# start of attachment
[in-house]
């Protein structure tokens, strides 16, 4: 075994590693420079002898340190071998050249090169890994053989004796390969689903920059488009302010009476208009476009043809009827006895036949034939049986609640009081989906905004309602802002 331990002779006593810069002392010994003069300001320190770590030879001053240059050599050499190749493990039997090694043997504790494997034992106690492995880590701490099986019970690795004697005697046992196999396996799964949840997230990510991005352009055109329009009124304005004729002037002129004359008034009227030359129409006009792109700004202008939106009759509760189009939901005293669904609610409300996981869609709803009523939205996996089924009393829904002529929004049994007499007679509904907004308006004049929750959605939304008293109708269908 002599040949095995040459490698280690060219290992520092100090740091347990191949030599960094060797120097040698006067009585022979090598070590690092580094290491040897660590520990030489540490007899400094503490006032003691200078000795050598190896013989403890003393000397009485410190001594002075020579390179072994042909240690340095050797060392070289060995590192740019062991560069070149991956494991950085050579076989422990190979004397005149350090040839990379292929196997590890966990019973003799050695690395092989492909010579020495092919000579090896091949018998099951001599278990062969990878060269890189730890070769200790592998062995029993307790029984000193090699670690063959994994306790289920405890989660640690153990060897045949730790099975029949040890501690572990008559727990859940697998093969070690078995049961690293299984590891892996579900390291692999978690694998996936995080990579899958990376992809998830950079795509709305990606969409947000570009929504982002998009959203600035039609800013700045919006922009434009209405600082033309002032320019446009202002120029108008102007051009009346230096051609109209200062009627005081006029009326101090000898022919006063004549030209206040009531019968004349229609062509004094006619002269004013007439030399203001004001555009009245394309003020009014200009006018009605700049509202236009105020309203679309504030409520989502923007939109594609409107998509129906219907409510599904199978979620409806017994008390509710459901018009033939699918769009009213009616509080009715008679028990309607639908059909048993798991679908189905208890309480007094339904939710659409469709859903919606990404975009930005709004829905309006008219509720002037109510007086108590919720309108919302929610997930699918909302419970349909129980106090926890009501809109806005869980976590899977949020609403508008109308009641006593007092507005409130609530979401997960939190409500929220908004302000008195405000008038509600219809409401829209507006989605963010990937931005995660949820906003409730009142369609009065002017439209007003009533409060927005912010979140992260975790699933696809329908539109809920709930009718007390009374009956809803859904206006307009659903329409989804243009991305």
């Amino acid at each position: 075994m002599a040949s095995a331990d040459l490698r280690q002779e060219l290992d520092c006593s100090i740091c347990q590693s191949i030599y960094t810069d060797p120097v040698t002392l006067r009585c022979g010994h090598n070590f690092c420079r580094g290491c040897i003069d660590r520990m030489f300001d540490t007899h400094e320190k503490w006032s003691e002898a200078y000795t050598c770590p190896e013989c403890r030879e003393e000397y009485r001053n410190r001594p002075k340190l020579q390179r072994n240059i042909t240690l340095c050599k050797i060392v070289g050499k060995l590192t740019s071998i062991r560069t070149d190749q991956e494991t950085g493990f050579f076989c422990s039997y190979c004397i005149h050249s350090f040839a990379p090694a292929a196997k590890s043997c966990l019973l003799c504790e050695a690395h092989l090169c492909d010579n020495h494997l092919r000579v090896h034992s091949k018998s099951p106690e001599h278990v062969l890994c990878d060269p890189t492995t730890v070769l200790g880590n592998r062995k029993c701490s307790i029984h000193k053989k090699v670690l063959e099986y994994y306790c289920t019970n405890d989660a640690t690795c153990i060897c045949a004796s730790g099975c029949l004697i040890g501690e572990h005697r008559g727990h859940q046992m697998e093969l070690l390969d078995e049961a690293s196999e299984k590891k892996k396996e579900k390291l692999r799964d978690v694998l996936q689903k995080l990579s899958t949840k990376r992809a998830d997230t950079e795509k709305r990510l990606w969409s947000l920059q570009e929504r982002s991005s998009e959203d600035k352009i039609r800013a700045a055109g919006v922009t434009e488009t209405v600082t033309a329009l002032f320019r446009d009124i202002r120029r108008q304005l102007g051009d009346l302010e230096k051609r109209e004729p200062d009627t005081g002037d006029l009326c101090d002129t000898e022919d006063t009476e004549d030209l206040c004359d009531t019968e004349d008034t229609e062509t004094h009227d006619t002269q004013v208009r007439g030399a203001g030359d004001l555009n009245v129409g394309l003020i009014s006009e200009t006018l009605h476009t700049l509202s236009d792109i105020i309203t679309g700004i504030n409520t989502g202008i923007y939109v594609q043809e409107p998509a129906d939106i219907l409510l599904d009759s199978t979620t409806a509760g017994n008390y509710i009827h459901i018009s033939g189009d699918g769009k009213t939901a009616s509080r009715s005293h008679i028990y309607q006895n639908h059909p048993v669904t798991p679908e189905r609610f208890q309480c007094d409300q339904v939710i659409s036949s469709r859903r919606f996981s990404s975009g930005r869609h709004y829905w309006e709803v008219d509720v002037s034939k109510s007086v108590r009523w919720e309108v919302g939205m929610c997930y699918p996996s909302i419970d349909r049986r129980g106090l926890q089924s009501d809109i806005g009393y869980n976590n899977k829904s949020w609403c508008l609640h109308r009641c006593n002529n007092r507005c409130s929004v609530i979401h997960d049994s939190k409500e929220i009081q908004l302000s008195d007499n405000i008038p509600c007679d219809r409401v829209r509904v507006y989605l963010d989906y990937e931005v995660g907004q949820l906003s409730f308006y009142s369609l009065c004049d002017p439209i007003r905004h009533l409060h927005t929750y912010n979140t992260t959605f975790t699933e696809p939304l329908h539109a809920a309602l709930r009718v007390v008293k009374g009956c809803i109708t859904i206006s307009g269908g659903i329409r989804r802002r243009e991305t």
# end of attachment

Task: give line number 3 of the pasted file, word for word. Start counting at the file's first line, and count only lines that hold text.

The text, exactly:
């Amino acid at each position: 075994m002599a040949s095995a331990d040459l490698r280690q002779e060219l290992d520092c006593s100090i740091c347990q590693s191949i030599y960094t810069d060797p120097v040698t002392l006067r009585c022979g010994h090598n070590f690092c420079r580094g290491c040897i003069d660590r520990m030489f300001d540490t007899h400094e320190k503490w006032s003691e002898a200078y000795t050598c770590p190896e013989c403890r030879e003393e000397y009485r001053n410190r001594p002075k340190l020579q390179r072994n240059i042909t240690l340095c050599k050797i060392v070289g050499k060995l590192t740019s071998i062991r560069t070149d190749q991956e494991t950085g493990f050579f076989c422990s039997y190979c004397i005149h050249s350090f040839a990379p090694a292929a196997k590890s043997c966990l019973l003799c504790e050695a690395h092989l090169c492909d010579n020495h494997l092919r000579v090896h034992s091949k018998s099951p106690e001599h278990v062969l890994c990878d060269p890189t492995t730890v070769l200790g880590n592998r062995k029993c701490s307790i029984h000193k053989k090699v670690l063959e099986y994994y306790c289920t019970n405890d989660a640690t690795c153990i060897c045949a004796s730790g099975c029949l004697i040890g501690e572990h005697r008559g727990h859940q046992m697998e093969l070690l390969d078995e049961a690293s196999e299984k590891k892996k396996e579900k390291l692999r799964d978690v694998l996936q689903k995080l990579s899958t949840k990376r992809a998830d997230t950079e795509k709305r990510l990606w969409s947000l920059q570009e929504r982002s991005s998009e959203d600035k352009i039609r800013a700045a055109g919006v922009t434009e488009t209405v600082t033309a329009l002032f320019r446009d009124i202002r120029r108008q304005l102007g051009d009346l302010e230096k051609r109209e004729p200062d009627t005081g002037d006029l009326c101090d002129t000898e022919d006063t009476e004549d030209l206040c004359d009531t019968e004349d008034t229609e062509t004094h009227d006619t002269q004013v208009r007439g030399a203001g030359d004001l555009n009245v129409g394309l003020i009014s006009e200009t006018l009605h476009t700049l509202s236009d792109i105020i309203t679309g700004i504030n409520t989502g202008i923007y939109v594609q043809e409107p998509a129906d939106i219907l409510l599904d009759s199978t979620t409806a509760g017994n008390y509710i009827h459901i018009s033939g189009d699918g769009k009213t939901a009616s509080r009715s005293h008679i028990y309607q006895n639908h059909p048993v669904t798991p679908e189905r609610f208890q309480c007094d409300q339904v939710i659409s036949s469709r859903r919606f996981s990404s975009g930005r869609h709004y829905w309006e709803v008219d509720v002037s034939k109510s007086v108590r009523w919720e309108v919302g939205m929610c997930y699918p996996s909302i419970d349909r049986r129980g106090l926890q089924s009501d809109i806005g009393y869980n976590n899977k829904s949020w609403c508008l609640h109308r009641c006593n002529n007092r507005c409130s929004v609530i979401h997960d049994s939190k409500e929220i009081q908004l302000s008195d007499n405000i008038p509600c007679d219809r409401v829209r509904v507006y989605l963010d989906y990937e931005v995660g907004q949820l906003s409730f308006y009142s369609l009065c004049d002017p439209i007003r905004h009533l409060h927005t929750y912010n979140t992260t959605f975790t699933e696809p939304l329908h539109a809920a309602l709930r009718v007390v008293k009374g009956c809803i109708t859904i206006s307009g269908g659903i329409r989804r802002r243009e991305t």